The poignant last chorus of this song appears in many a Palestinian bedtime lullaby. I came across these lyrics in On Literature and Palestinian Popular Literature by Tawfiq Zayyad (Dar al-'Awdah, Beirut, 1970). Opening with
an essay entitled 'Saving our Popular Literature from Extinction', the book illustrates Zayyad's belief in the importance of Palestinian oral history and literature, and of collating, recording, and publishing it.
Tawfiq Zayyad (1932-1994) was also a political writer, a translator of Russian literature into Arabic and mayor of Nazareth. Known as the 'Poet of the Occupied Land', Zayyad's own powerful resistance poetry was heavily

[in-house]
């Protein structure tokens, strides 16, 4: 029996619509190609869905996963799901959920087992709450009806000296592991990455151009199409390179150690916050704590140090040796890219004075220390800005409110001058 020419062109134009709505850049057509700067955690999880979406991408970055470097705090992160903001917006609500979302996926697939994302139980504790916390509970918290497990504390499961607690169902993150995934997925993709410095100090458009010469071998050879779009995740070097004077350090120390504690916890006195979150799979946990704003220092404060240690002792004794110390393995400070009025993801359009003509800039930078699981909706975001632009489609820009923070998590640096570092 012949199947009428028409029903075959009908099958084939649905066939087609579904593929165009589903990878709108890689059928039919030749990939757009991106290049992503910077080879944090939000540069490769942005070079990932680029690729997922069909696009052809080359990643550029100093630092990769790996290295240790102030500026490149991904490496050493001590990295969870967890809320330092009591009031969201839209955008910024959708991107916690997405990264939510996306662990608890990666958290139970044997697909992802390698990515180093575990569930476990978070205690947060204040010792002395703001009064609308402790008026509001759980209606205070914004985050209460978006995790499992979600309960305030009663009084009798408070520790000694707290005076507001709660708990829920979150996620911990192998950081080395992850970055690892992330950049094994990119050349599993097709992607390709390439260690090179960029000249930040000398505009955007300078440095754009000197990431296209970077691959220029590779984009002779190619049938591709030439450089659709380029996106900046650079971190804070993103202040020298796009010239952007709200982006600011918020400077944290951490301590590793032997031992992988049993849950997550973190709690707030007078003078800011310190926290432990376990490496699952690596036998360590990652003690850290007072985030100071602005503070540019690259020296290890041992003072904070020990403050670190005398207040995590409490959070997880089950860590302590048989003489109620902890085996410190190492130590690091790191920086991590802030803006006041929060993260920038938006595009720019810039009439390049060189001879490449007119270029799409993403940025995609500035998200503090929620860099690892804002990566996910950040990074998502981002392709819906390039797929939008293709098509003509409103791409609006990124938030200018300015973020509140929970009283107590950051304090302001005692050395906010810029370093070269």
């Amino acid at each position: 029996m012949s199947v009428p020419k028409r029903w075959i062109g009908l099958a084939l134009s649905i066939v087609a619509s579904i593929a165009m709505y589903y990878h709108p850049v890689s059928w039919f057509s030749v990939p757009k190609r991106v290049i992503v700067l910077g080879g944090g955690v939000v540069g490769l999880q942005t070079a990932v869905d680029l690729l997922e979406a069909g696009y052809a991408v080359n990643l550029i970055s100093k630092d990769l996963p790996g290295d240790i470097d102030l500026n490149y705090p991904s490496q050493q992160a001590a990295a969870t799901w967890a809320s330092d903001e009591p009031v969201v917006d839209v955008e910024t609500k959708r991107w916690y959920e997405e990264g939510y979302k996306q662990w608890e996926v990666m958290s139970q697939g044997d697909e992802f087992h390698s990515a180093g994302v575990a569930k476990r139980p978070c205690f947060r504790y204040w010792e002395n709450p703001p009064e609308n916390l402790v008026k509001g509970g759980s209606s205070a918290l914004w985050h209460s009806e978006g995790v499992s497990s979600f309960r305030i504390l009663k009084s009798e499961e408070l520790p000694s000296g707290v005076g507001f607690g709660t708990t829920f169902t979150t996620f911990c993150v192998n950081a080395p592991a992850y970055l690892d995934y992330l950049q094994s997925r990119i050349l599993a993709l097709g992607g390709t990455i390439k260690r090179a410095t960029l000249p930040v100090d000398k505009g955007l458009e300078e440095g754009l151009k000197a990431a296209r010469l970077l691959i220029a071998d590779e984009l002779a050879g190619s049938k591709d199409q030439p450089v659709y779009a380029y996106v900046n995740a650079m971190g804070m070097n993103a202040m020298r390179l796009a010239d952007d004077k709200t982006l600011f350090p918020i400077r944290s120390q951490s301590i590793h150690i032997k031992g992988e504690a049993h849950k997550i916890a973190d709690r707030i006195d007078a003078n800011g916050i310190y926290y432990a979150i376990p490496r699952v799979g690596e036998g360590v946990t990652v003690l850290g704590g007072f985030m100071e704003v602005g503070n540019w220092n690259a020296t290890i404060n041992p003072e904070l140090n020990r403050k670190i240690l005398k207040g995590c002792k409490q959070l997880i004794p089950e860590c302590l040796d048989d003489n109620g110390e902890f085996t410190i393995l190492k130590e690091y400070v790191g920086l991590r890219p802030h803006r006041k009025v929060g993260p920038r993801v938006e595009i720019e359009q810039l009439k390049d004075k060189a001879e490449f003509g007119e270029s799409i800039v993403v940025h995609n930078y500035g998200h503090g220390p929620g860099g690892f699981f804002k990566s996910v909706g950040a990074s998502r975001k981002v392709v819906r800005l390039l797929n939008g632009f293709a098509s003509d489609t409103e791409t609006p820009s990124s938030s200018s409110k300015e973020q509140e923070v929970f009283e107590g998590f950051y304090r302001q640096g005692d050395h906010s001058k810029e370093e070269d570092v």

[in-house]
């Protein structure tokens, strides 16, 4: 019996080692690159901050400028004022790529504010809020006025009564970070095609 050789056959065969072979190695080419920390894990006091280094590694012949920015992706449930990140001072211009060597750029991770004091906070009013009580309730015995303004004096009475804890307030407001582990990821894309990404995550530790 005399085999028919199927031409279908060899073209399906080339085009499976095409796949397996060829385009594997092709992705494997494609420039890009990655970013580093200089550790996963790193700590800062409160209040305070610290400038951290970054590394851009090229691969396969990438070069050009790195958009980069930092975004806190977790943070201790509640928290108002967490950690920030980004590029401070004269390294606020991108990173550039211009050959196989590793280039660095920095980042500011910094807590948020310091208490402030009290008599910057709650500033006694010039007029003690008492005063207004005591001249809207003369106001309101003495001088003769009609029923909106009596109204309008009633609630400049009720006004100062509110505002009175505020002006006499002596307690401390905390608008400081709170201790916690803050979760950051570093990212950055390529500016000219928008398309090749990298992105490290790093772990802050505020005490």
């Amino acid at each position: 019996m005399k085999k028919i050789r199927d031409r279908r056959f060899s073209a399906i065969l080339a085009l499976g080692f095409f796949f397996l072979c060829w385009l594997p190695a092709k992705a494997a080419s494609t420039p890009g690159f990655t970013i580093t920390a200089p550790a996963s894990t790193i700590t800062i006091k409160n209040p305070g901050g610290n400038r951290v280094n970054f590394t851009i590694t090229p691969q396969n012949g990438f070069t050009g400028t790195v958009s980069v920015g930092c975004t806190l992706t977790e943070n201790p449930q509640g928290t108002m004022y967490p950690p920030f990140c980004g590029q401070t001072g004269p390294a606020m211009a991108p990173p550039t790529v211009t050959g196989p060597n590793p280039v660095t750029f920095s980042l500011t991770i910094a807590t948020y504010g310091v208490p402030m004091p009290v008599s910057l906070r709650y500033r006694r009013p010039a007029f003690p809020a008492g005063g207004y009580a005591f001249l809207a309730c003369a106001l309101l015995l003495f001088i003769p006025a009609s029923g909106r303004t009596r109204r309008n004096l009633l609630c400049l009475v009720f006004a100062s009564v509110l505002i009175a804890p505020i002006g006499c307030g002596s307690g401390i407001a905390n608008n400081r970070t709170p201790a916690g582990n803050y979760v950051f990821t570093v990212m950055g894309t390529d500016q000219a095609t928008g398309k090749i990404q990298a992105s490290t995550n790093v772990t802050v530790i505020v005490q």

influenced by local legends, popular stories and folk poetry.
Our loved ones have left home,
Gone away without saying goodbye.
When I went by their place one
morning to salute the mulberry tree,
No one was there to invite me in!
All I found was a crying bird.
Regret stopped me short and pinned
my feet to the thorny ground.
I sought in vain to learn what had
become of them,
From the houses where they
Alas, my tears stained the walls
of their buildings.
O cameleer of the caravan, if you
come across them,
Let them know that I still cry for them.
Tell them my loving eyes haven't yet
closed in sleep.
The good nights are gone that
should have lasted forever.
Do tell our loved ones who've
That for anyone, hardship never
Never lasts forever..
Never lasts forever…
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